# Smooth vector fields on a surface modulo diffeomorphisms

Let $$\Sigma$$ be a two-dimensional connected smooth manifold without boundary. (Feel free to assume it is compact and orientable.)

Let $$\mathcal{X}(\Sigma)$$ denote the smooth vector fields on $$\Sigma$$ and let $$\operatorname{Diff}(\Sigma)$$ denote the group of diffeomorphisms of $$\Sigma$$. Clearly $$\operatorname{Diff}(\Sigma)$$ acts on $$\mathcal{X}(\Sigma)$$.

I would expect naively that the space of orbits $$\mathcal{M}:=\mathcal{X}(\Sigma)/\operatorname{Diff}(\Sigma)$$ would be finite-dimensional. Is this actually the case?

Question

What can one say about $$\mathcal{M}$$ in general?

This is not finite dimensional. For example, consider non-vanishing vector fields on $$T^2=\mathbb R^2/\mathbb Z^2$$, transversal to vertical circles. Any such field defines a self diffeo $$S^1\to S^1$$ on a vertical circle, called the return map. Suppose that such a diffeo $$\varphi$$ has $$n$$ fixed points $$x_i$$ (they correspond to closed orbits of the field). Then for each fixed point $$x_i\in S^1$$ we have a linear map on the tangent space $$d\varphi: T_{x_i}S^1\to T_{x_i}S^1$$ given by multiplication by $$\alpha_i\in \mathbb R^*$$. Such $$\alpha_i$$ is an invariant of a vector field under diffeomorphisms. And since the number of closed orbits can be arbitrary and these $$\alpha_i$$'s are independent, we see that the dimension is not finite.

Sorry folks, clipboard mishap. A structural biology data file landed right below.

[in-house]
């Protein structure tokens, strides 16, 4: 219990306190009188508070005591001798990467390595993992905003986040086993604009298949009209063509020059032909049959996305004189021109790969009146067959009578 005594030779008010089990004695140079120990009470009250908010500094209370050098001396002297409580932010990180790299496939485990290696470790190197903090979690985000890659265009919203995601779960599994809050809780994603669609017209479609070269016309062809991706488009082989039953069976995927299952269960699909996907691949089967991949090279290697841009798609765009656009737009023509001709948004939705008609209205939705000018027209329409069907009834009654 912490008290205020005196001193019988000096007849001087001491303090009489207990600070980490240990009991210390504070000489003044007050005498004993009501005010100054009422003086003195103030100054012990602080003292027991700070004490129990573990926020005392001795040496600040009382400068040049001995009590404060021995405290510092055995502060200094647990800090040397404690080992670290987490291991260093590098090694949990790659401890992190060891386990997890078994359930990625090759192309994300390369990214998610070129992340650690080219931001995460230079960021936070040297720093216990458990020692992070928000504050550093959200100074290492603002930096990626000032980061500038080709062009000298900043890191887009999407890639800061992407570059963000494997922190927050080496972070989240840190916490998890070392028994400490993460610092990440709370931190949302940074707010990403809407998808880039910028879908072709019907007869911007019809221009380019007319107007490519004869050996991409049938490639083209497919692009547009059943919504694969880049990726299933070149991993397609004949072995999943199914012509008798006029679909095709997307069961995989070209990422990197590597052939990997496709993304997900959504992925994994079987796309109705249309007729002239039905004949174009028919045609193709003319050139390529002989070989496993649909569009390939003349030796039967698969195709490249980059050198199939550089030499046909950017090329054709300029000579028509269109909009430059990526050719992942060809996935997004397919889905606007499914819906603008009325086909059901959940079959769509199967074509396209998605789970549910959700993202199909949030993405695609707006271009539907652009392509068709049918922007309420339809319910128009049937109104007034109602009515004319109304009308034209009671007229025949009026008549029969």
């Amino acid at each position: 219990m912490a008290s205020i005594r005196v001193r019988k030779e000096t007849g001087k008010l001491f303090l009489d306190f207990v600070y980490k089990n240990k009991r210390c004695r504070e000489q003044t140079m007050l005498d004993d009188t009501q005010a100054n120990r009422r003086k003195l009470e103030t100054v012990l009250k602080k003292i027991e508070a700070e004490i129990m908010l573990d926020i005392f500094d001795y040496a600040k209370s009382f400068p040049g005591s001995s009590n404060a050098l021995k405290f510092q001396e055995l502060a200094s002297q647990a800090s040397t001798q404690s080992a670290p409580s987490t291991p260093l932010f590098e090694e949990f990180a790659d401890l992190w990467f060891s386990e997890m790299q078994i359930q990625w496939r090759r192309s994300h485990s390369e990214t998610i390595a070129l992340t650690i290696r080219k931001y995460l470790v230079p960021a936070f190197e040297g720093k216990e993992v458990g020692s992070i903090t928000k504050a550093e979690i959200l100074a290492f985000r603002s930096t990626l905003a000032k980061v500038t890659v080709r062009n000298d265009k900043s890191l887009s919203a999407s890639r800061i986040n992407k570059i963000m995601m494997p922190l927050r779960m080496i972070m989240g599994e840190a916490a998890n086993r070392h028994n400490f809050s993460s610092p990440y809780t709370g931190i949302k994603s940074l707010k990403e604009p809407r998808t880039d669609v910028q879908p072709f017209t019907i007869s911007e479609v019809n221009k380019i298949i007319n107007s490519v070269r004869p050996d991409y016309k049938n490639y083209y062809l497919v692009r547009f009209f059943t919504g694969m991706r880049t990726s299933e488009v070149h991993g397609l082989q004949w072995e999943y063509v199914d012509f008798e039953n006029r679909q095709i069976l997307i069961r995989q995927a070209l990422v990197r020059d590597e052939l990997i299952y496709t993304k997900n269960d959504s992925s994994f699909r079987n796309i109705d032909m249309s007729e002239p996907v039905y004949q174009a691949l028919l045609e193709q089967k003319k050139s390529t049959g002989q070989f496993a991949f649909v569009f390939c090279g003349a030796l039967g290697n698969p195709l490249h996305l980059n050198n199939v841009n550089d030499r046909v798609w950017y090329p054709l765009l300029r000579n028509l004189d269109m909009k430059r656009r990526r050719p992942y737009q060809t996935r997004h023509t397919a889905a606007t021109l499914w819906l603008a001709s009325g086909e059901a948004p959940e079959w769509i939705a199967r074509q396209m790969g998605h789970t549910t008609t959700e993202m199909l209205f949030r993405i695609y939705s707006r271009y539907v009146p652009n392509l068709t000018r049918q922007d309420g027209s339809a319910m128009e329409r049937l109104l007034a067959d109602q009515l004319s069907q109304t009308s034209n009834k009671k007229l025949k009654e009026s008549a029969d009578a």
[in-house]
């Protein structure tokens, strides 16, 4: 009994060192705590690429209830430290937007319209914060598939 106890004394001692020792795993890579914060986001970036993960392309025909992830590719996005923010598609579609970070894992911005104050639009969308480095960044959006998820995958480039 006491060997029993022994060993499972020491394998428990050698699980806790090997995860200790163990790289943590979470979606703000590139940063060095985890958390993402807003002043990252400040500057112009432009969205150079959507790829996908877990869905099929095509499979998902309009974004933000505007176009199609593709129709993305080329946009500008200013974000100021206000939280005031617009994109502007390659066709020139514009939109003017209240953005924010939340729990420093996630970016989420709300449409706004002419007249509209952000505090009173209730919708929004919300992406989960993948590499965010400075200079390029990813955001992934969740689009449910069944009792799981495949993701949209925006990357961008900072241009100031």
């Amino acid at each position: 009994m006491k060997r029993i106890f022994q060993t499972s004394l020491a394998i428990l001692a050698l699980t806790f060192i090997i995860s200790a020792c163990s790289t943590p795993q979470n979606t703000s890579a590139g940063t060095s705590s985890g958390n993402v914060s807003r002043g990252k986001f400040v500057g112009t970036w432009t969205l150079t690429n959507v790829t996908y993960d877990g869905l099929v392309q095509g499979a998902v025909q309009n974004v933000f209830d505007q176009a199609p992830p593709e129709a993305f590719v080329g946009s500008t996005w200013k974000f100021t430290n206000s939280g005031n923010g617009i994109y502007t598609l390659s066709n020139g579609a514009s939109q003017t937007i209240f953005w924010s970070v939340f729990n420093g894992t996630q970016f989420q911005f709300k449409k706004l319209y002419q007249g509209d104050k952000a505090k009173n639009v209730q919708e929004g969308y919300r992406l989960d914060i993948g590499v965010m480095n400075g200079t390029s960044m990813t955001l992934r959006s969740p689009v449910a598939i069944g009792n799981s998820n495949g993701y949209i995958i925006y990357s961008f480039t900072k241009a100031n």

If you want something which is finite-dimensional, one can restrict to area-preserving vector fields which are same thing as closed $$1$$-forms. Now the spaces of minimal closed $$1$$-forms on a closed genus $$g$$ surface is indeed finite-dimensional by a theorem of Calabi. Each such form is the real part of a holomorphic $$1$$-form for a certain complex structure on the surface. (the reference is: E. Calabi, An intrinsic characterization of harmonic 1-forms, Global Analysis, Papers in Honor of K. Kodaira, 1969)